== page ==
I am frequently asked by founders my opinion on whether or not they should take on investment. I think it’s a little funny that folks ask me this knowing that I believe in self-funded businesses over raising money. I suppose many of these inquirers are asking because they want to hear the argument for not taking on investment.
Every other Thursday my operating partners and I used to meet to share challenges and experiences across our businesses. It was an incredible peer brain trust that helped us over businesses’ hurdles. We celebrated and discussed the good things we’ve accomplished. We offloaded emotional burdens and reminded each other that we are human. We helped each other with best practices. We shared experiences of how we overcame similar challenges. It was a pressure release valve, gas tank filler, and route map all-in-one.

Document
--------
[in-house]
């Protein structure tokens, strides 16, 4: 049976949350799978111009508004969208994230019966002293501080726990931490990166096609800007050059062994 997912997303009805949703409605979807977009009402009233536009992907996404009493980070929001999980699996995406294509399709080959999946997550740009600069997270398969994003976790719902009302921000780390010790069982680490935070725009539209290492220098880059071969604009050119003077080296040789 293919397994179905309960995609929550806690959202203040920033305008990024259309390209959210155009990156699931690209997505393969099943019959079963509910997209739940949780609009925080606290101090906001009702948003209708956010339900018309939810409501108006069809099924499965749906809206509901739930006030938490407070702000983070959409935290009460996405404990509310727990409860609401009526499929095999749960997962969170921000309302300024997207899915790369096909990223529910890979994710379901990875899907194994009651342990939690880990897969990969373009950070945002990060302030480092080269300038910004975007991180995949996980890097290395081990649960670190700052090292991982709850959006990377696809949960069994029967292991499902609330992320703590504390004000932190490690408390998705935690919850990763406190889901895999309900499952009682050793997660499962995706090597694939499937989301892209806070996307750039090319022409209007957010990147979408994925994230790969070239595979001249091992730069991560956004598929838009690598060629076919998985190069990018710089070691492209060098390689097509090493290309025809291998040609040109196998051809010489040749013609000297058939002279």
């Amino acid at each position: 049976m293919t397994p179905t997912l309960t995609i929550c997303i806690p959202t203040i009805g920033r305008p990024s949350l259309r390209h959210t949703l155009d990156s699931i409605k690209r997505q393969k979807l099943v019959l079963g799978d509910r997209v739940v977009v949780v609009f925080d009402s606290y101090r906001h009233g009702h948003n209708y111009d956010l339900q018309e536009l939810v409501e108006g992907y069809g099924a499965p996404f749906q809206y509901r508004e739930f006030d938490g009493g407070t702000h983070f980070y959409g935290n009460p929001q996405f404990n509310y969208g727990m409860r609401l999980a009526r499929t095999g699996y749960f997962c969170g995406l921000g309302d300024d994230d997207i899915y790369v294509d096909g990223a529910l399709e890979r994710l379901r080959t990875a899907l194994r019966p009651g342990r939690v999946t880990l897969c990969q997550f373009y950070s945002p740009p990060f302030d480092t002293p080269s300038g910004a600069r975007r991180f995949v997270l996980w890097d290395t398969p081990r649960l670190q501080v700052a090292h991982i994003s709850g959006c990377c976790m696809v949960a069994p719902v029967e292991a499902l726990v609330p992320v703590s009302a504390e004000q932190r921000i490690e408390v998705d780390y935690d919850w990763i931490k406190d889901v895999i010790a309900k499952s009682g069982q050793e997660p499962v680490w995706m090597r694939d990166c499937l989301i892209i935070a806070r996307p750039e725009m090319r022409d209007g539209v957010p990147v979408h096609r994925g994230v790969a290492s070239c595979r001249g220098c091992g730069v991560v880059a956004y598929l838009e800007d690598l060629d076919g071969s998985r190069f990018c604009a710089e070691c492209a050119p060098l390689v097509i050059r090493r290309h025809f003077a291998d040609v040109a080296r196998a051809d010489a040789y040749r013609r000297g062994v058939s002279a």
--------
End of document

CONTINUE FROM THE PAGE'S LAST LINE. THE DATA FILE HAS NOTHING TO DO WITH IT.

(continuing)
Recently, I had the pleasure of talking with Sue Heilbronner on her podcast, Real Leaders. Sue has the unique ability to create an excellent environment for an interview and asks excellent, probing questions.
My partner started RegOnline in 2000, I joined him in 2003 when the company was about $1 million in revenue, profitable, and growing about 100 percent over the previous year. Each year we increased our absolute growth and profit margin. Each year we took care of employees and customers better than the previous year.
One thing that I believe is immutable is that a leader gets the organization they deserve. If you’re not happy with your company, it’s your fault. You’ve set that reality in motion, either by hiring people that aren’t congruent with your values or by not taking action when your values are violated. What this assumes is that you, as a leader, have defined and articulated clear values to your team.